The paper 'Strategic Management - Nestle" is a good example of a management case study. Nestle is a global company dealing with food and drink. The company has its headquarters in Switzerland and is one of the biggest food companies in the global market. In 2014, Nestle was ranked to be position 72 in the Fortune Global 500. Nestle has various business units that specialize in specific categories and this paper is going to look at three of the company’ s business units which include PetCare, Coffee and Beverages and Chocolate and Confectionary.
These business units work with the company’ s research and development to guarantee that all the products and services of the company are in line with the needs of global consumers and align with the organization’ s objectives. Nestle Purina PetCare Nestle PetCare business unit goes by the brand name of Nestle Purina Petcare, which is a subsidiary of the company that deals with the production and marketing of pet food, treatments, and litter among other pet activities. The corporation under its Nestlé ’ s Friskies Petcare business established this unit of the business in 2001 through an acquisition of Ralston Purina.
According to the official websites, Corey (2010) notes that the unit is specifically dedicated to the pet industry and provides a wide range of products and services for pet owners around the world. Source of Sustainable Competitive Advantage Sustainable competitive advantage is what ensures that a business is able to thrive and make progress. In a market and industry characterized by competition, it is important for a business to have an edge over the competition. The pet care industry operates in a competitive market. For a business to have a sustainable competitive advantage, four factors have to be instituted or ensured and they include; valuable resources, rare resources, imperfectly imitable resources and non-substitutable resources. Valuable resources allow the business to improve its effectiveness and productivity.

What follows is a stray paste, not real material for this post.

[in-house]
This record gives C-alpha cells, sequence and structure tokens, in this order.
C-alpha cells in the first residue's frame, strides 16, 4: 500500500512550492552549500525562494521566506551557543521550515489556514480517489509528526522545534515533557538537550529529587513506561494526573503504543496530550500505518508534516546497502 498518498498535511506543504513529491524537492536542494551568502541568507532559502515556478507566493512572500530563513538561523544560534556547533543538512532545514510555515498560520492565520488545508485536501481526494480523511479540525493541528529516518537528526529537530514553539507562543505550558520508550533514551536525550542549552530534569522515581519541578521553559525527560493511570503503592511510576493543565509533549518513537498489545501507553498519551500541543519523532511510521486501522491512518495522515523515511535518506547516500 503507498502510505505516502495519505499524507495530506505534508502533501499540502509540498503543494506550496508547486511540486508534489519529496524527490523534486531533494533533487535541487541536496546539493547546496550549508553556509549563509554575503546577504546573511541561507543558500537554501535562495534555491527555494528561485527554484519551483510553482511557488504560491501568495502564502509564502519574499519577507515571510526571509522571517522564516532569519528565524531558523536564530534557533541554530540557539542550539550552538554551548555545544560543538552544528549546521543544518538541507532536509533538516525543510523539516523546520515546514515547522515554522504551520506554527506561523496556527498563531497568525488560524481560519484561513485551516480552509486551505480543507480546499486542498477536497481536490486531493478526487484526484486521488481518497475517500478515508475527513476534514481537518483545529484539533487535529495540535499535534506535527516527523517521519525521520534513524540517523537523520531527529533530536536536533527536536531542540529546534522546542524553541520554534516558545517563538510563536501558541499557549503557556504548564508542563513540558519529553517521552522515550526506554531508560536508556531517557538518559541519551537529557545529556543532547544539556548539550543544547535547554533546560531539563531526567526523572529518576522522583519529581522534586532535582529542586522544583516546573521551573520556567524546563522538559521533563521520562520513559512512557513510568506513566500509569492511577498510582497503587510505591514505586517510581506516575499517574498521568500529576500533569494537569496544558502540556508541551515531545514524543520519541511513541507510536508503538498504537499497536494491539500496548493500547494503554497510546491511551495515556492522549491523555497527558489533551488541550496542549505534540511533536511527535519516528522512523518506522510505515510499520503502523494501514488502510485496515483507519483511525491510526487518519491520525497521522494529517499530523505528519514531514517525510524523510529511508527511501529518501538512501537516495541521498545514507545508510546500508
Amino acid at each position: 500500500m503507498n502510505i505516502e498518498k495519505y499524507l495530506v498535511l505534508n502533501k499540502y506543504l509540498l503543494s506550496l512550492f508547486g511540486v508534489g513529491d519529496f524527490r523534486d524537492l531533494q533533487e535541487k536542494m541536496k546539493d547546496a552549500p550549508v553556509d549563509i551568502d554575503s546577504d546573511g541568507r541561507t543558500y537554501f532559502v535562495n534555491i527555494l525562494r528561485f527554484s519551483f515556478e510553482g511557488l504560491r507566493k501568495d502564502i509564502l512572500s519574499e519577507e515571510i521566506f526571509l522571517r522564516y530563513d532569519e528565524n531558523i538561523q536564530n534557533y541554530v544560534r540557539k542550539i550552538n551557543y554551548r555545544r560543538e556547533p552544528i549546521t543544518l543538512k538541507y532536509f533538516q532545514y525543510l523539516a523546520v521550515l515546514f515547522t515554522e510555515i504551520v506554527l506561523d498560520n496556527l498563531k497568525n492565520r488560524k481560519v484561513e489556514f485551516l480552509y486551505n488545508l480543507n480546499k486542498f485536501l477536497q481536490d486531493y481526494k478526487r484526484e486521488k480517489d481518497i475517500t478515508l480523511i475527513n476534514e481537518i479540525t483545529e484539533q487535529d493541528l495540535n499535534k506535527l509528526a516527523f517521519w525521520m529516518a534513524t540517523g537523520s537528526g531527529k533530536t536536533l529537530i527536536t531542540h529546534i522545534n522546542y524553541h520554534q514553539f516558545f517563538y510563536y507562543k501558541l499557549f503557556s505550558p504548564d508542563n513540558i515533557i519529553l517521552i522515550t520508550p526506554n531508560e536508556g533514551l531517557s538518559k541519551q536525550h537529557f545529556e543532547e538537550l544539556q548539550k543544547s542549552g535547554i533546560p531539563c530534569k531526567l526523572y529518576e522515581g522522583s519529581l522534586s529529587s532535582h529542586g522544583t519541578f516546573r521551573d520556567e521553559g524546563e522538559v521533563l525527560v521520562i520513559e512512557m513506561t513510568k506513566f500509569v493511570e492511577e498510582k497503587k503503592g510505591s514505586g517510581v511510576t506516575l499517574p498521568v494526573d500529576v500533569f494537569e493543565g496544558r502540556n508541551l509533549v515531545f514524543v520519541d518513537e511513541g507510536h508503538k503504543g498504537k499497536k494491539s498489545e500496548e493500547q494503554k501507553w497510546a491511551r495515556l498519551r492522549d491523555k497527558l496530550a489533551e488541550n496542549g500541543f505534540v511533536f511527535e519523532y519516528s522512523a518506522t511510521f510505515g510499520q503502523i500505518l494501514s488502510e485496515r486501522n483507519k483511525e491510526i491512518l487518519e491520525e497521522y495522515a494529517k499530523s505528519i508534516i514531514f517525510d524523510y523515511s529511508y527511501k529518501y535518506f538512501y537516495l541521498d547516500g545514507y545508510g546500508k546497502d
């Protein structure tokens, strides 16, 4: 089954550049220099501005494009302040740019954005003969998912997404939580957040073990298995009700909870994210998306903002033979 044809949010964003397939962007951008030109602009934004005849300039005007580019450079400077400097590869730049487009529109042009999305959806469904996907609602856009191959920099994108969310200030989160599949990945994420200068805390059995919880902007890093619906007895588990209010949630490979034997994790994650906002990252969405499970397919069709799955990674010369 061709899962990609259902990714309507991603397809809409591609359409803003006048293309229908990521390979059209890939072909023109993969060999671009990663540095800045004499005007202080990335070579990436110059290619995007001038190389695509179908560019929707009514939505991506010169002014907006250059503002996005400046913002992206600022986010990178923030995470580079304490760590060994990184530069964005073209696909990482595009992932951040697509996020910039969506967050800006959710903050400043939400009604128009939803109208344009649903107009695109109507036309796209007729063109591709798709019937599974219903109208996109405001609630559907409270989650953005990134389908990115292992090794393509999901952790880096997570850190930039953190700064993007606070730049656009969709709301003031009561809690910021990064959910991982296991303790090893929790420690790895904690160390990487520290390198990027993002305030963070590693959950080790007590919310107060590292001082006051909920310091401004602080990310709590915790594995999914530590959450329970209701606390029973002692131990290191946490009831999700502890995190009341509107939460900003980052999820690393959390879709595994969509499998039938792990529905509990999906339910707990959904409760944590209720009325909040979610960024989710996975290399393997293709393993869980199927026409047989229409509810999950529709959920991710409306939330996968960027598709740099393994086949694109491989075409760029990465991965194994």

However, various factors such as changes in consumer needs and requirements may make a business’ valuable resource less valuable. Rare resources are those that are not available to the competition. These resources prove difficult to possess or control and as such give the business an edge over the competition.
The competition must be unable to imitate or substitute these kinds of resources for them to be termed rare and a source of sustainable competitive advantage. Non-substitutable resources include ones that cannot be replaced by the competition or cannot be similarly produced and in the event, they are produced, the competition cannot get the exact value. In essence, these resources are irreplaceable. Nestlé ’ s Petcare business unit has strong research and development competencies that are the major source of sustainable competitive advantage. Through research and development, the business has managed to establish product lines that are innovative in the pet care industry.
For instance, in 2009 the company created a product for cats that acted as an appetizer food. The cat food named Fancy Feat Appetizers works on the pet’ s appetite and encourages better feeding habits. The same year, Nestlé ’ s Purina also introduced a brand of dog food that worked on the animals’ brain function and aids in digestion. Notably, the business has made use of research and development capabilities to make milestones in the pet care industry.
List of References
Black, J.A. and Boal, K.B., 2007. Strategic resources: Traits, configurations and paths to sustainable competitive advantage. Strategic management journal, 15(S2), pp.131-148.
Bourgeois, L.J., 2000. Strategy and environment: A conceptual integration. Academy of management Review, 5(1), pp.25-39.
Cartwright, S. and Cooper, C.L., 2012. Managing Mergers Acquisitions and Strategic Alliances. Routledge.
David, F. and David, F.R., 2016. Strategic Management: A Competitive Advantage Approach, Concepts and Cases.
Gillespie, A., 2007. PESTEL analysis of the macro-environment. Foundations of Economics, Oxford University Press, USA.
Marks, M.L. and Mirvis, P.H., 2010. Joining forces: Making one plus one equal three in mergers, acquisitions, and alliances. John Wiley & Sons.
Mueller, D., 2003. The corporation: Growth, diversification and mergers. Routledge.
Reed, R. and DeFillippi, R.J., 2009. Causal ambiguity, barriers to imitation, and sustainable competitive advantage. Academy of management review, 15(1), pp.88-102.
Rouse, M.J. and Daellenbach, U.S., 2004. Rethinking research methods for the resource‐based perspective: isolating sources of sustainable competitive advantage. Strategic management journal, 20(5), pp.487-494.
Salter, M.S. and Weinhold, W.A., 2009. Diversification through acquisition: Strategies for creating economic value. Free Pr.